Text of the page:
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Goitrogens are substances that suppress the function of the thyroid gland by interfering with iodine uptake which can, as a result, cause an enlargement of the thyroid, i.e. a goitre.
Goitrogenic drugs Chemicals that have been shown to have goitrogenic effects include:
Goitrogenic foods Certain foods have been identified as goitrogenic. These foods include:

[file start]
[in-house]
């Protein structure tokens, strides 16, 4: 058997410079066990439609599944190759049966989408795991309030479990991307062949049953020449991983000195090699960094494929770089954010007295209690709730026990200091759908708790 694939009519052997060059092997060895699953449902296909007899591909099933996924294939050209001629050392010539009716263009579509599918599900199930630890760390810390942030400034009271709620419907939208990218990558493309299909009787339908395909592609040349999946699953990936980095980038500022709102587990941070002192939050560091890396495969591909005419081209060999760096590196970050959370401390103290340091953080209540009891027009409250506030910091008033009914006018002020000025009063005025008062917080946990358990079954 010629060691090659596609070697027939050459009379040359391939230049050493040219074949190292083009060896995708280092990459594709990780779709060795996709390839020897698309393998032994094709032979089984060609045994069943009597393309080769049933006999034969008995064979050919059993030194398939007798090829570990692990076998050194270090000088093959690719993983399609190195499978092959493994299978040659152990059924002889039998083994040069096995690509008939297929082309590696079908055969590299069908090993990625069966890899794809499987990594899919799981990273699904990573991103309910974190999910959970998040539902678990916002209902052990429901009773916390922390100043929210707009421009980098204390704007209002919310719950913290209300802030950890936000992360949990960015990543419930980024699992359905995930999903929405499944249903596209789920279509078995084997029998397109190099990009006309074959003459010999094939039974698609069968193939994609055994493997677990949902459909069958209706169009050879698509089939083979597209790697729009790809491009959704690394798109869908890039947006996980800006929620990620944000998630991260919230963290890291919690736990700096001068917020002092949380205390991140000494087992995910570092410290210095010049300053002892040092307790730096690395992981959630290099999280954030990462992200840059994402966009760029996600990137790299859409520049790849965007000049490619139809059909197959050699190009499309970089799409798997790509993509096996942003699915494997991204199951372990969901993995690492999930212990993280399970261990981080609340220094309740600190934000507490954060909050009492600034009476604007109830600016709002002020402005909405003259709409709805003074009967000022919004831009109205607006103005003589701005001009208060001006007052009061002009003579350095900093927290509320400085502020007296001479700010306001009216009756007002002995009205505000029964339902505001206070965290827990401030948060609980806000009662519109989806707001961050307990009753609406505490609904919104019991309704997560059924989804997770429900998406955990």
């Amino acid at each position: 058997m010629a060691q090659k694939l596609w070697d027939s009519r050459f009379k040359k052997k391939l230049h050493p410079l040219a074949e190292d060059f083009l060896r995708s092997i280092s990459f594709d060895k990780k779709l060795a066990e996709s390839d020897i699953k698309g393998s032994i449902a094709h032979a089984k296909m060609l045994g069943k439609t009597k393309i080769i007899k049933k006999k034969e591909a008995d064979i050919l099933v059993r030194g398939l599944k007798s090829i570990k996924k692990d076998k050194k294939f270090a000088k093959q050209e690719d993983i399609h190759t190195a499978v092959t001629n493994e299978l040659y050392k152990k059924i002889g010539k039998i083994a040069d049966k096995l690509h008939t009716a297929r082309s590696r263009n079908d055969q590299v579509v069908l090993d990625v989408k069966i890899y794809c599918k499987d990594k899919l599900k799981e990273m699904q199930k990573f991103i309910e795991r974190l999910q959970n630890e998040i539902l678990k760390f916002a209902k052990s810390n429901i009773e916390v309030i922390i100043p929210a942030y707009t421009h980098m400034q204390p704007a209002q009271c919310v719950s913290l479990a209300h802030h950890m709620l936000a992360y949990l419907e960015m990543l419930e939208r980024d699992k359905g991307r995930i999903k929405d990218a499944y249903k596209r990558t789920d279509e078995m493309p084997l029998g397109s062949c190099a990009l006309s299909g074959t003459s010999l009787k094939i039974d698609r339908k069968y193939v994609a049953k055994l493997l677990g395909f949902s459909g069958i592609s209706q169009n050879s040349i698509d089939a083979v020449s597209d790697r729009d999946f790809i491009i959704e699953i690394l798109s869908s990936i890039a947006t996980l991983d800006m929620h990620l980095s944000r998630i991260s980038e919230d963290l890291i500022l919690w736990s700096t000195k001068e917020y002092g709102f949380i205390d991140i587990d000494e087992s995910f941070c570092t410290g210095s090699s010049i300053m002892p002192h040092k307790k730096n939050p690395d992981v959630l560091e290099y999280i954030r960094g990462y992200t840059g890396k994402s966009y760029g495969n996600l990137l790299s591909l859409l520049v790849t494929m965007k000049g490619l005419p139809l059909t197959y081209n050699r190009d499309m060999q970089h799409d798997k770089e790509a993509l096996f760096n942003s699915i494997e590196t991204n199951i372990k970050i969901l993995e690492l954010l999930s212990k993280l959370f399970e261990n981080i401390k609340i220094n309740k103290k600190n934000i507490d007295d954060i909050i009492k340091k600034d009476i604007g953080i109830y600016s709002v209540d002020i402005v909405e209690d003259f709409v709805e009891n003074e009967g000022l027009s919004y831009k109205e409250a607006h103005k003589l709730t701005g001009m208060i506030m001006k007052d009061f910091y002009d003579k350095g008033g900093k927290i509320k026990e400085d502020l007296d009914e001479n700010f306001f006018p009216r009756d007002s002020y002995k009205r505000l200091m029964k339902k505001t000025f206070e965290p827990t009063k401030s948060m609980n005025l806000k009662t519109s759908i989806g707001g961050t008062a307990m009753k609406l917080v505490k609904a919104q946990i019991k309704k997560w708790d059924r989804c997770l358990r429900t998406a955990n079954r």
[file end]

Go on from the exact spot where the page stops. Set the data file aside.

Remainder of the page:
Foods stimulating thyroid tissue Some foods and drinks have an opposite effect on the thyroid gland--that is, they stimulate thyroid function rather than suppressing it; examples being avocado, coconut,
Thyroid hyperplasia has been demonstrated in mice:
and saturated fat. Indeed some studies on rats suggest that excess caffeine in conjunction with a lack of iodine may promote the formation of thyroid cancers. Despite being generally a stimulant, caffeine (examples: coffee, tea, cola, chocolate) acts on thyroid function as a suppressant.
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